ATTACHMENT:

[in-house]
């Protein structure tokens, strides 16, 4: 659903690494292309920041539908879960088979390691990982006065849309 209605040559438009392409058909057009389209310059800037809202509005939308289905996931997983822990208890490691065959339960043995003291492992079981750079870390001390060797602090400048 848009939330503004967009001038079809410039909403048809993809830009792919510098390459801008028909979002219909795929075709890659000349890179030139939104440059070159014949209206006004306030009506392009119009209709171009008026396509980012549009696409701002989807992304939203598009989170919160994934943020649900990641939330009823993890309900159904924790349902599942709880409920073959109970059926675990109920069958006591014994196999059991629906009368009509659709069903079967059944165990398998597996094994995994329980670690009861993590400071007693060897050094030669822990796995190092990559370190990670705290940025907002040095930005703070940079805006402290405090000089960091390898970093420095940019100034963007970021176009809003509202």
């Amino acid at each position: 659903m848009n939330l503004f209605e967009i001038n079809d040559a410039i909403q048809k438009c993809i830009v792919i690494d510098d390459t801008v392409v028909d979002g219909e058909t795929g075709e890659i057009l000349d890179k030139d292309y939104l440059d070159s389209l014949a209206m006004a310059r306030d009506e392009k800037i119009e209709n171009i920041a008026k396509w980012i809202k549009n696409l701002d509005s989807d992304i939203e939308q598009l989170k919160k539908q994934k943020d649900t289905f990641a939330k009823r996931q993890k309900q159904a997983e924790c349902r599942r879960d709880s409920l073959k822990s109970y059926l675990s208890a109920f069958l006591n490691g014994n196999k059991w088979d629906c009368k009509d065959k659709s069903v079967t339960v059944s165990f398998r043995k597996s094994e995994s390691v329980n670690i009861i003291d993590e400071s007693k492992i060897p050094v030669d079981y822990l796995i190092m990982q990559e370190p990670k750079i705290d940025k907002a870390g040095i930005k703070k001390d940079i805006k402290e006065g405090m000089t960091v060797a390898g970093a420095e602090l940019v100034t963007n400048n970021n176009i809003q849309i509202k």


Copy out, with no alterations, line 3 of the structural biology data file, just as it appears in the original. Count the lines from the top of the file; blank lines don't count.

């Amino acid at each position: 659903m848009n939330l503004f209605e967009i001038n079809d040559a410039i909403q048809k438009c993809i830009v792919i690494d510098d390459t801008v392409v028909d979002g219909e058909t795929g075709e890659i057009l000349d890179k030139d292309y939104l440059d070159s389209l014949a209206m006004a310059r306030d009506e392009k800037i119009e209709n171009i920041a008026k396509w980012i809202k549009n696409l701002d509005s989807d992304i939203e939308q598009l989170k919160k539908q994934k943020d649900t289905f990641a939330k009823r996931q993890k309900q159904a997983e924790c349902r599942r879960d709880s409920l073959k822990s109970y059926l675990s208890a109920f069958l006591n490691g014994n196999k059991w088979d629906c009368k009509d065959k659709s069903v079967t339960v059944s165990f398998r043995k597996s094994e995994s390691v329980n670690i009861i003291d993590e400071s007693k492992i060897p050094v030669d079981y822990l796995i190092m990982q990559e370190p990670k750079i705290d940025k907002a870390g040095i930005k703070k001390d940079i805006k402290e006065g405090m000089t960091v060797a390898g970093a420095e602090l940019v100034t963007n400048n970021n176009i809003q849309i509202k």